IRAQ 2018 © Sacha Myers/MSF

Many people remain displaced elsewhere in Iraq. MSF works in six locations around the camps for internally displaced people near Mosul and Erbil, providing mental health services including both psychological and psychiatric consultations, group therapy, psychosocial counseling, and therapy for children.

The scars on 18-year-old Anoud’s face show only a fraction of the pain she has endured over the past year as her family struggles to recover from a bomb blast that killed her sister and brother and destroyed their home in Hawija, Iraq. Anoud looks after her eight-year-old sister, Bushra, who is receiving comprehensive treatment at MSF’s facility in eastern Mosul.
IRAQ 2018 © Sacha Myers/MSF
“Life has been really hard,” says Nashwan, 42, who came to MSF’s facility in eastern Mosul months after being shot in the back and leg by sniper fire. “My injury has had a negative impact on my life—my family, the way I interact with my kids. I can’t play with them. I can't work . . . I've been really depressed . . . But thankfully the hardest part has passed now that I am here.”
IRAQ 2018 © Sacha Myers/MSF


Guerrero (Mexico): Under  siege
A patient receives care at a mobile clinic in Mexico’s Guerrero State, where communities are affected by extreme violence related to the drug trade. “People tell us, ‘it's good that you haven't forgotten us,’” says MSF psychologist Ivana Cervín Marín. “Because that's how they feel: forgotten.”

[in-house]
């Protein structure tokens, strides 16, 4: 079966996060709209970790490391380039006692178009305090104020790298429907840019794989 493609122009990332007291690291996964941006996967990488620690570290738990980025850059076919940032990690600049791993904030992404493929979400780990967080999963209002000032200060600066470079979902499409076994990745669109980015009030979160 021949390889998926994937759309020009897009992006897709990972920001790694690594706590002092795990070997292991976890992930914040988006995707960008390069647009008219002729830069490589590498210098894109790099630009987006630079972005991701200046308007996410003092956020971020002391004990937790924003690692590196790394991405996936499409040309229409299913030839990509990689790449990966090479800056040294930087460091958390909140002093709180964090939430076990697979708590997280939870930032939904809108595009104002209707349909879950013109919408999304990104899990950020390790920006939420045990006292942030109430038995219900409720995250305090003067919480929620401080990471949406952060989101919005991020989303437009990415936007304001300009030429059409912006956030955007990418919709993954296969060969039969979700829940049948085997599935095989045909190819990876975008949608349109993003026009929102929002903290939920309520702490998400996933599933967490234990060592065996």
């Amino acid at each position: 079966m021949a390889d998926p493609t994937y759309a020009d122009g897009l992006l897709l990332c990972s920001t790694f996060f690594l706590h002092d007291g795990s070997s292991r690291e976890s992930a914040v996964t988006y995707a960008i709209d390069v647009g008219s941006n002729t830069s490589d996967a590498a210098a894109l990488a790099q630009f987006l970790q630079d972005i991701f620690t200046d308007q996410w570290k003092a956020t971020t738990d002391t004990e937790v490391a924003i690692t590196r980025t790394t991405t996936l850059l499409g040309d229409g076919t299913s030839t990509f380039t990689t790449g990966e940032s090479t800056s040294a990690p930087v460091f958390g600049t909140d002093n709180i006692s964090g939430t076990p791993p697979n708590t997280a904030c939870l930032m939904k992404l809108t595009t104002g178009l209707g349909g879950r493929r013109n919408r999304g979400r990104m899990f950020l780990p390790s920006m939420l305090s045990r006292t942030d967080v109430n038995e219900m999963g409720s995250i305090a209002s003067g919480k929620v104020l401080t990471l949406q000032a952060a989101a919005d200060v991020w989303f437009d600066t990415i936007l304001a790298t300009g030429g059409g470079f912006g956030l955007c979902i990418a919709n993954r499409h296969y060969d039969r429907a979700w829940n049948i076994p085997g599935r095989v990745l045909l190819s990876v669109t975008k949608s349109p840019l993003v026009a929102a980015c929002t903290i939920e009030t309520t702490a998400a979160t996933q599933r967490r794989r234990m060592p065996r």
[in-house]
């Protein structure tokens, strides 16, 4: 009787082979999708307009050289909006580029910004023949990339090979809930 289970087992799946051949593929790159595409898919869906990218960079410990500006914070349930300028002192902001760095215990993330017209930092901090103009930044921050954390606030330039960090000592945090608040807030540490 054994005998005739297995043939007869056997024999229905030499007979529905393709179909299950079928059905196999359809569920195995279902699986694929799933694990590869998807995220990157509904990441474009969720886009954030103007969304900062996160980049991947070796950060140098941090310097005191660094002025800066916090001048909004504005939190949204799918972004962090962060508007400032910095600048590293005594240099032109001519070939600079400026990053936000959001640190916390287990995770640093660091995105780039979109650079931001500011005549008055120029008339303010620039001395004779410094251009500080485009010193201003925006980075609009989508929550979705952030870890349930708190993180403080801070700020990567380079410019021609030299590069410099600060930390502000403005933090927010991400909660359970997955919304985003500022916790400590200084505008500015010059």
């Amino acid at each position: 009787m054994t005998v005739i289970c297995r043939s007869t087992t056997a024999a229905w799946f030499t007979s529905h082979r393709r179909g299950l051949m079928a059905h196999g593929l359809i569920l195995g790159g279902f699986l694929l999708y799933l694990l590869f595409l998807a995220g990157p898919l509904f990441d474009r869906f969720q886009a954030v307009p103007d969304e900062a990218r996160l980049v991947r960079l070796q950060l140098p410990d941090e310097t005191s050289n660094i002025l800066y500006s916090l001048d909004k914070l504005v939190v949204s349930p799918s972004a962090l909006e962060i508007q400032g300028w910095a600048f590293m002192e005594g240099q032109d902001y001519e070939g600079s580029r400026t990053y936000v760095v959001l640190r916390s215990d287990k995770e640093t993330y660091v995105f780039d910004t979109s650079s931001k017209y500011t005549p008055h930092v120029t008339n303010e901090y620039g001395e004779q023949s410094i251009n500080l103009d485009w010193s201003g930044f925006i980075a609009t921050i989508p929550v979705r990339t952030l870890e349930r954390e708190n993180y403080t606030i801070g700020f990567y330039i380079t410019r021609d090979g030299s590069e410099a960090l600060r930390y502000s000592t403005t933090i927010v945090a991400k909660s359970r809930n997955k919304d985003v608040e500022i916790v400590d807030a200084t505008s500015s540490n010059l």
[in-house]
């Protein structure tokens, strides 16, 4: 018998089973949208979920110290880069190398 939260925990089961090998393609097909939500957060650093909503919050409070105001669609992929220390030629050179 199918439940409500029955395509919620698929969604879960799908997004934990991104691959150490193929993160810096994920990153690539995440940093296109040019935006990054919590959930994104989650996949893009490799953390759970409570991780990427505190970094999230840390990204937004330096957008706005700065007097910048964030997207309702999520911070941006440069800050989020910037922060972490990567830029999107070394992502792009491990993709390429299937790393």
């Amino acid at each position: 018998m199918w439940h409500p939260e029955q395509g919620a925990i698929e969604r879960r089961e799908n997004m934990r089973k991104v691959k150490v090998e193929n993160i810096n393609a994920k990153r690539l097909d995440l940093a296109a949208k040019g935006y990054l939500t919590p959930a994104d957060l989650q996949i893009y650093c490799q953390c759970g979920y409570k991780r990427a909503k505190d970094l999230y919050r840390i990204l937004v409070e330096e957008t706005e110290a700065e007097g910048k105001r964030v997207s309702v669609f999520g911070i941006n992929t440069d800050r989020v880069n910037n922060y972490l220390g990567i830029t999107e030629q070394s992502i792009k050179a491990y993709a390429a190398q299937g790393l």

MEXICO 2018 © Juan Carlos Tomasi/MSF

In Mexico, MSF psychosocial teams care for refugees and migrants from Central America traveling the dangerous route north and for local communities trapped in places gripped by criminal violence. In Guerrero State, for example, where territory is fought over by organized criminal gangs vying to control trade, extort communities, and force recruitment, we run mobile clinics to provide both primary and mental health care in isolated communities and in the city of Acapulco.

MSF psychologists lead a group mental health session for children in a village in Guerrero State to help them cope with endemic violence. In many cases, children suffer from night terrors and display aggressive or irritable behavior.
MEXICO 2018 © Juan Carlos Tomasi/MSF

The constant threats and violence take a heavy psychological toll, especially on those living in rural regions far from care. “We treat people who have been through very traumatic experiences,” said Laura Moreno, MSF mental health activities manager. “People in Guerrero are tough, but if the fear and violence persist, the fabric of society could be torn apart. That’s why providing mental health care is so important here. The support we give helps to strengthen people’s coping mechanisms, so that they can manage their emotions in times of uncertainty and violence.”

A patient receives treatment at an MSF mobile clinic in a village in Guerrero State. Locals are informed about MSF’s visits in advance and notify neighboring communities about the arrival of doctors and psychologists in the area.
MEXICO 2018 © Juan Carlos Tomasi/MSF
Many people who come to MSF’s mobile clinic in Guerrero State have very limited access to health care, whether due to a lack of resources or the dangers of travel in the region. As well as supporting local health centers with supplies of basic medicines and routine visits, doctors are concerned about the lack of follow-up care for people with chronic diseases.
MEXICO 2018 © Juan Carlos Tomasi/MSF